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17 comments

Avatar
MarsFlyer | 8 months ago
0 likes

In Camden we have a loading bay, that has had the sign removed multiple times by local vandals - effectively preventing the proper use of one-side of the experimental cycle lane for its entire 18 months.

Avatar
neilmck | 8 months ago
9 likes

It is a shame they cannot send the bill to the newspapers that are inciting this vandalism.

Avatar
eburtthebike replied to neilmck | 8 months ago
1 like

neilmck wrote:

It is a shame they cannot send the bill to the newspapers that are inciting this vandalism.

GB News (news, lol) is not a newspaper.

Avatar
brooksby | 8 months ago
12 likes

It's funny how so many people will jump to defend destroying things and setting them on fire because they stop them rat-running whilst also criticising the actions of groups like JSO: vandalism like this, with the costs then being passed on to the taxpayer, is really not the same as sitting-in-the-road civil disobedience.  IMO.

Avatar
Left_is_for_Losers | 8 months ago
0 likes

I've got a good idea on how we can save costs. 

Don't install an LTN in the first place. Simple really.

Avatar
marmotte27 replied to Left_is_for_Losers | 8 months ago
18 likes

Well done! Winner of the "Stupidest Comment of the Day Award", and strong contender for the monthly prize!

Avatar
Left_is_for_Losers replied to marmotte27 | 8 months ago
0 likes

marmotte27 wrote:

Well done! Winner of the "Stupidest Comment of the Day Award", and strong contender for the monthly prize!

Thank you, thank you!

You've made my day. I'll wear the badge of honour with pride. 

Avatar
Rendel Harris replied to Left_is_for_Losers | 8 months ago
15 likes

The_Tory wrote:

I've got a good idea on how we can save costs. 

Don't install an LTN in the first place. Simple really.

An excellent idea and one that should be applied to all areas of public governance. A system where nothing is ever changed if there's a chance that a few violent morons could take illegal action against said change, what could be a more perfect recipe for a happy and progressive society than that?

Avatar
Jitensha Oni replied to Rendel Harris | 8 months ago
10 likes

Good justification for Tyre Extinguishers actions against 4x4s too. Don't buy one in the first place.

Avatar
chrisonabike replied to Jitensha Oni | 8 months ago
3 likes

Jitensha Oni wrote:

Good justification for Tyre Extinguishers actions against 4x4s too. Don't buy one in the first place.

And reduce the number of buildings damaged and people killed and injured by not driving into buildings or people in the first place.  Or by not using your phone, not driving too fast for the conditions and not skipping your observations of the road ahead and what's around you.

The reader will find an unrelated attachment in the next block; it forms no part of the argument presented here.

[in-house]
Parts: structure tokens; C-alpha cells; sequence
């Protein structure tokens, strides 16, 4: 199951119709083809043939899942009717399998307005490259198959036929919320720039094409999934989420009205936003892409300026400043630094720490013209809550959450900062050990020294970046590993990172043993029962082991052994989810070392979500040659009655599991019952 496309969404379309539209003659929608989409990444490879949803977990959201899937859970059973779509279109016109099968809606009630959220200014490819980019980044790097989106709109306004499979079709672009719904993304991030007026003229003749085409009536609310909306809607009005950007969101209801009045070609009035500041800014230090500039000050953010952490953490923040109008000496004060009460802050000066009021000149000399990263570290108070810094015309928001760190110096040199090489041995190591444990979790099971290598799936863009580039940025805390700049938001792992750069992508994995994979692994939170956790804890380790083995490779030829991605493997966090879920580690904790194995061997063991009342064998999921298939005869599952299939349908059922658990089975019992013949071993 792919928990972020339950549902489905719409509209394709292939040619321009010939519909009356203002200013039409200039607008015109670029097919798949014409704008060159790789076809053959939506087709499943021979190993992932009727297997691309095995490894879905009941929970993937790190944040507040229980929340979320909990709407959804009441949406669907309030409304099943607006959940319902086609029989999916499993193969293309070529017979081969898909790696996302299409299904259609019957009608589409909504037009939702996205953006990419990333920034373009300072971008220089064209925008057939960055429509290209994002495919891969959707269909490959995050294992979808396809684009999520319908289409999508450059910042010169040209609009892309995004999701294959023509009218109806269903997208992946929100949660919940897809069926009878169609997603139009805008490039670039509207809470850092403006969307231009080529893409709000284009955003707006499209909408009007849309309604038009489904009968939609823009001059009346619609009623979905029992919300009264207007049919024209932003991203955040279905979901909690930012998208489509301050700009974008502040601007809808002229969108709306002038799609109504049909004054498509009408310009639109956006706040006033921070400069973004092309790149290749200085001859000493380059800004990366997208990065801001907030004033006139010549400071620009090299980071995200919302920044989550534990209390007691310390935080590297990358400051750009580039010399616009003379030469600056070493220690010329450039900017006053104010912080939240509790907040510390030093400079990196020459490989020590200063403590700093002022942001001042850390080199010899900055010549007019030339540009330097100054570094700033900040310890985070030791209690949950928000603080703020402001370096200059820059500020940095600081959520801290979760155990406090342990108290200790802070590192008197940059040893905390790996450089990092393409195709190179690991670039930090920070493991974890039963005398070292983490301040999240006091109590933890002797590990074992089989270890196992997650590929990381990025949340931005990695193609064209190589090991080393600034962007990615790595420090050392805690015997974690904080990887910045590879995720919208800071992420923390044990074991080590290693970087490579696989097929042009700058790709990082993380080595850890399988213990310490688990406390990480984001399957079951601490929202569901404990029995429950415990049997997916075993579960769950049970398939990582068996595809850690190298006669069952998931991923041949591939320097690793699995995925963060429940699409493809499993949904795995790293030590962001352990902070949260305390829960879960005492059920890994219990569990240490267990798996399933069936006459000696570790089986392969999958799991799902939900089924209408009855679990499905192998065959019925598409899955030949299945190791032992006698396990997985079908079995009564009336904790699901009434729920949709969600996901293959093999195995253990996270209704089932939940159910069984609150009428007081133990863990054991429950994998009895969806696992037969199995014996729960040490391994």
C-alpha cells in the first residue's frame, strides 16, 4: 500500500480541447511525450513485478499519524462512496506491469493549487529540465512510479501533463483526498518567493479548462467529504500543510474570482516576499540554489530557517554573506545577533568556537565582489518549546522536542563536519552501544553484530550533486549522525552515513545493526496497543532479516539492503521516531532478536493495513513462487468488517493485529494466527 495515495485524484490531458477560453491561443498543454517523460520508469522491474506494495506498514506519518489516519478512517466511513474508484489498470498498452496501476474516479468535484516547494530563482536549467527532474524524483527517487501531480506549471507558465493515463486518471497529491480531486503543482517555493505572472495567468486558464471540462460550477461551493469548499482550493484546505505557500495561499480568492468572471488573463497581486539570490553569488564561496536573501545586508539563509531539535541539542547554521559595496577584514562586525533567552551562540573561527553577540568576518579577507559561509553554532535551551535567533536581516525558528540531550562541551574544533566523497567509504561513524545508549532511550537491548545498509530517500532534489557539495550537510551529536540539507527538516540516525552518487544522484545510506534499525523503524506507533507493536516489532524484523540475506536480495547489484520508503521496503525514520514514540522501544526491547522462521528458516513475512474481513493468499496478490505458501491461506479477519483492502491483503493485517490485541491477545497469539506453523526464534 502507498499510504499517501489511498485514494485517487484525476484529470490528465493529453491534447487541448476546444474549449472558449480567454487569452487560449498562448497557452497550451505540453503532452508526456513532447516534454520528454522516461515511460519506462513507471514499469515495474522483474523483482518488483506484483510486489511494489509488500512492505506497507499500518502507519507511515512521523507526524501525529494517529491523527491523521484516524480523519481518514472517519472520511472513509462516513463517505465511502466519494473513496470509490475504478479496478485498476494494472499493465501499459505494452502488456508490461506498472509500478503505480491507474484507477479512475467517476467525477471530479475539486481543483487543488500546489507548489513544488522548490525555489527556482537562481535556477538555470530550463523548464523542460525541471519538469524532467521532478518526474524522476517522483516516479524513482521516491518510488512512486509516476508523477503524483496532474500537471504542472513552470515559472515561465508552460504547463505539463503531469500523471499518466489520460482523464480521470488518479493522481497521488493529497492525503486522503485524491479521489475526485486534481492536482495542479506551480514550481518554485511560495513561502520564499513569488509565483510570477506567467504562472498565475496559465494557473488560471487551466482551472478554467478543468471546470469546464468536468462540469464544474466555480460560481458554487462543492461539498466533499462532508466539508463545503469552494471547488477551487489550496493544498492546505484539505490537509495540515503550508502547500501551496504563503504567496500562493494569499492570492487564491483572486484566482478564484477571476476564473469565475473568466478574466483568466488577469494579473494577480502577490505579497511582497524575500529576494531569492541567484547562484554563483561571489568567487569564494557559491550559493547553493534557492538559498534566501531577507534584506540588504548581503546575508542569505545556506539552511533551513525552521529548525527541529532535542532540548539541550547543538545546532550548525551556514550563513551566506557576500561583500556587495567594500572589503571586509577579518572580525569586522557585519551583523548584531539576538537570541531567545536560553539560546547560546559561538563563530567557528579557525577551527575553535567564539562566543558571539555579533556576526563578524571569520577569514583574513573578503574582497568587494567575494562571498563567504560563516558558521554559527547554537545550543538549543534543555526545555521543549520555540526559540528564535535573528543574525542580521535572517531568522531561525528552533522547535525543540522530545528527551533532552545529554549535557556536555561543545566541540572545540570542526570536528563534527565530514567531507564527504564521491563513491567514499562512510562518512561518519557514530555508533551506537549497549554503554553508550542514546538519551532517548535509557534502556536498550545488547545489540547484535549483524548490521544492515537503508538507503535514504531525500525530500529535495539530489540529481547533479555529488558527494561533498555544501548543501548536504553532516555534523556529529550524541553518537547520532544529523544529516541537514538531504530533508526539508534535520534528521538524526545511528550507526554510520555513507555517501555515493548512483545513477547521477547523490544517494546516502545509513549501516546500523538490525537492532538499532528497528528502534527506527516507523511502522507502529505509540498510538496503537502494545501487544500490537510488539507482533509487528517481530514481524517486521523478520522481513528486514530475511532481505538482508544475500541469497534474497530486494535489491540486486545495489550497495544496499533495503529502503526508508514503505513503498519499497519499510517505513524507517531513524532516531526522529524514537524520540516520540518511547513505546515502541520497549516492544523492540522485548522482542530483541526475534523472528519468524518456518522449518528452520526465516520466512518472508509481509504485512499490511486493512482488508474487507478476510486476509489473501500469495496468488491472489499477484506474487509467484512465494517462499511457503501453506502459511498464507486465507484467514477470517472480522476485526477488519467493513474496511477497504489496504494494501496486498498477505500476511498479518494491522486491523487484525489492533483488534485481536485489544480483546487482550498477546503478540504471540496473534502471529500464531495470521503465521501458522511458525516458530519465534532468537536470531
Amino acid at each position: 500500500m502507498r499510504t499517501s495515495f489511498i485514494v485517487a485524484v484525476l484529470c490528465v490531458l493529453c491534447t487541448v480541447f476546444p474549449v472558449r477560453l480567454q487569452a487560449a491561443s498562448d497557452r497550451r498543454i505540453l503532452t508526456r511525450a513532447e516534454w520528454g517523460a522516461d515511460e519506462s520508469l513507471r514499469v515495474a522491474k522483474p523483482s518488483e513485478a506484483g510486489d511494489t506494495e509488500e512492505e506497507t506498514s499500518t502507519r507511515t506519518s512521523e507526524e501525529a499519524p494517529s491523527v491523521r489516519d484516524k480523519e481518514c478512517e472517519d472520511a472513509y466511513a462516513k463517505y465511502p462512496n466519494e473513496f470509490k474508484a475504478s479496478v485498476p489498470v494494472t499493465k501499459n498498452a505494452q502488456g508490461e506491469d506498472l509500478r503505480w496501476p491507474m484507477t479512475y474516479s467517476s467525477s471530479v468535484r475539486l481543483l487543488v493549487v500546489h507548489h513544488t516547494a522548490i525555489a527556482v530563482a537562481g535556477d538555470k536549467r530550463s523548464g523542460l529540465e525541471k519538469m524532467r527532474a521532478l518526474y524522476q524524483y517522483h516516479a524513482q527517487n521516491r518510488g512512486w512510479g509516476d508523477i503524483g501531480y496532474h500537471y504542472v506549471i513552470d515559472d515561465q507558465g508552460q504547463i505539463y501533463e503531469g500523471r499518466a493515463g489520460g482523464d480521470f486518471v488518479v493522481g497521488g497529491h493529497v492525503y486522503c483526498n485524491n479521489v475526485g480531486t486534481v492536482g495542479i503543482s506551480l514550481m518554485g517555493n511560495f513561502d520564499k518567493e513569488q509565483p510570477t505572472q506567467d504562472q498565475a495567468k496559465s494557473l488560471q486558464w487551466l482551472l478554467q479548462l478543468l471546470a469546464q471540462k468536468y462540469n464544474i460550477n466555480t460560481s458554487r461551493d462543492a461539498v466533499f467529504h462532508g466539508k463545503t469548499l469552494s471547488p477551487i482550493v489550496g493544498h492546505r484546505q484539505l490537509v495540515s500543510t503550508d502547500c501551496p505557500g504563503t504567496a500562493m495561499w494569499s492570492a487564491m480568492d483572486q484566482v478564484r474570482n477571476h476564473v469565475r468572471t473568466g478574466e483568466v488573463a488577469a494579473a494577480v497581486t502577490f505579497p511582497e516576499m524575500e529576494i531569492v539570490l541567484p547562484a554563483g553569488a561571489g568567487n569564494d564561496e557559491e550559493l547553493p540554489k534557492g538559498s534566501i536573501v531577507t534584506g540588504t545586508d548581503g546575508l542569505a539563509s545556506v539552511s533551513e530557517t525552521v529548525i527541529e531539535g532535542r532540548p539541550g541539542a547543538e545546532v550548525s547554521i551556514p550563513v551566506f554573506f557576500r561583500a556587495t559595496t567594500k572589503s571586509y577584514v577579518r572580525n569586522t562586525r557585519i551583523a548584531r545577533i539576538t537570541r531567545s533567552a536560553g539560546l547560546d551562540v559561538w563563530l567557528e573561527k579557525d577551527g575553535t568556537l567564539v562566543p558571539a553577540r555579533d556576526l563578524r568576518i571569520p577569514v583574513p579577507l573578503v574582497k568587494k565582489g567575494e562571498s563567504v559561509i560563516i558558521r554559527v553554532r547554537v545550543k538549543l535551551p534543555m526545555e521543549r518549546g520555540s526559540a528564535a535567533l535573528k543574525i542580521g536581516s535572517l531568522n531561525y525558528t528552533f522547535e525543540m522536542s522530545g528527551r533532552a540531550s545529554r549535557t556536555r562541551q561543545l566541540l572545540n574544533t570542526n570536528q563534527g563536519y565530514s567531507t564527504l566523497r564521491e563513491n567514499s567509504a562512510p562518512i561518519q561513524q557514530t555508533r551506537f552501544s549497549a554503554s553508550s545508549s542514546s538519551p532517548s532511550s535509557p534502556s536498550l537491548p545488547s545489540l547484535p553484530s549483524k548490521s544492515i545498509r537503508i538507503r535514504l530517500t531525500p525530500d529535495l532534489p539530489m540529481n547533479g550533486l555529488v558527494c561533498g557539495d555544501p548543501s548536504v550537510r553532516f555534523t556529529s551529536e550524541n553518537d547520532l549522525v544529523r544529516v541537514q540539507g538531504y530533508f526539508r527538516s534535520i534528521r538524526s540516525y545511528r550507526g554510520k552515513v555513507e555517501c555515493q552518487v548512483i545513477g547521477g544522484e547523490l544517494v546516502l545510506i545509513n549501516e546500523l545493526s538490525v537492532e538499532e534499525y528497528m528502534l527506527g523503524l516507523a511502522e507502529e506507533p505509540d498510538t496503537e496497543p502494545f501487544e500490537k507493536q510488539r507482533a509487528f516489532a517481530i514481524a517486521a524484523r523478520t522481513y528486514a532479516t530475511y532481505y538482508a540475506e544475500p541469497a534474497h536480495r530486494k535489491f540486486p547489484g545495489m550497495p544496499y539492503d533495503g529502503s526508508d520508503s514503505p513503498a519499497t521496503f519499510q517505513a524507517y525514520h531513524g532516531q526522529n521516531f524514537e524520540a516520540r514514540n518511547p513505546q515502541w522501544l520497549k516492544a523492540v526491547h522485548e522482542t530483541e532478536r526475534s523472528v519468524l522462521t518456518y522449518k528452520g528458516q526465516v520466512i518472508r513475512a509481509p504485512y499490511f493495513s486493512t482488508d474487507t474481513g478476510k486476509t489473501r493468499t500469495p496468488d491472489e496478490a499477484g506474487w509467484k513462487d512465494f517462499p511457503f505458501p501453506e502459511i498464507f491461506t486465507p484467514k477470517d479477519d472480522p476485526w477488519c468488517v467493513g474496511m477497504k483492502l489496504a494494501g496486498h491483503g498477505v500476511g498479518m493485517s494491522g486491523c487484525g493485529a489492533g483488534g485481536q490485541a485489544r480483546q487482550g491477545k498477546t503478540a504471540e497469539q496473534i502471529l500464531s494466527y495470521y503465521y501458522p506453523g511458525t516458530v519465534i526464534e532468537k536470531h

Or even ... stop all that AND stop congestion on the roads by stopping driving.

Avatar
Steve K replied to Left_is_for_Losers | 8 months ago
14 likes

The_Tory wrote:

I've got a good idea on how we can save costs. 

Don't install an LTN in the first place. Simple really.

Let's also stop the Just Stop Oil protests by, erm, just stopping oil.

Avatar
Clem Fandango replied to Left_is_for_Losers | 8 months ago
8 likes

This is almost as funny as your alter ego's other one today.

 

Avatar
eburtthebike replied to Left_is_for_Losers | 8 months ago
2 likes

The_Tory wrote:

Simple really.

Self awareness is a useful trait.

Avatar
eburtthebike replied to Left_is_for_Losers | 8 months ago
5 likes

The_Tory wrote:

I've got a good idea on how we can save costs society and the planet. 

Don't install an LTN tory government in the first place. Simple really.

FTFY.

Avatar
chrisonabike | 8 months ago
6 likes

Not good news now that this has become a political football - with the help of many politicians of course!  However unless we regress and go back to chasing the US car culture this will go away.  After all we've had "LTNs" by other names for decades, if not forever.  (Even one or more of our contrarians favour / live on cul-de-sacs, IIRC...)

Just wondering what's the saving in terms of people (rat-runners, joyriders) not speeding through them and crashing into other cars / the buildings?  Yes - LTNs are still fully car-accessible and I imagine most have not lowered speed limits so some people will still crash into things of course.

Avatar
jh2727 | 8 months ago
13 likes

I suppose the simple way to recoup the costs is to increase the fines.

Avatar
lonpfrb replied to jh2727 | 8 months ago
4 likes
jh2727 wrote:

I suppose the simple way to recoup the costs is to increase the fines.

Along with making non-residence in the area an aggrevating factor in the fines..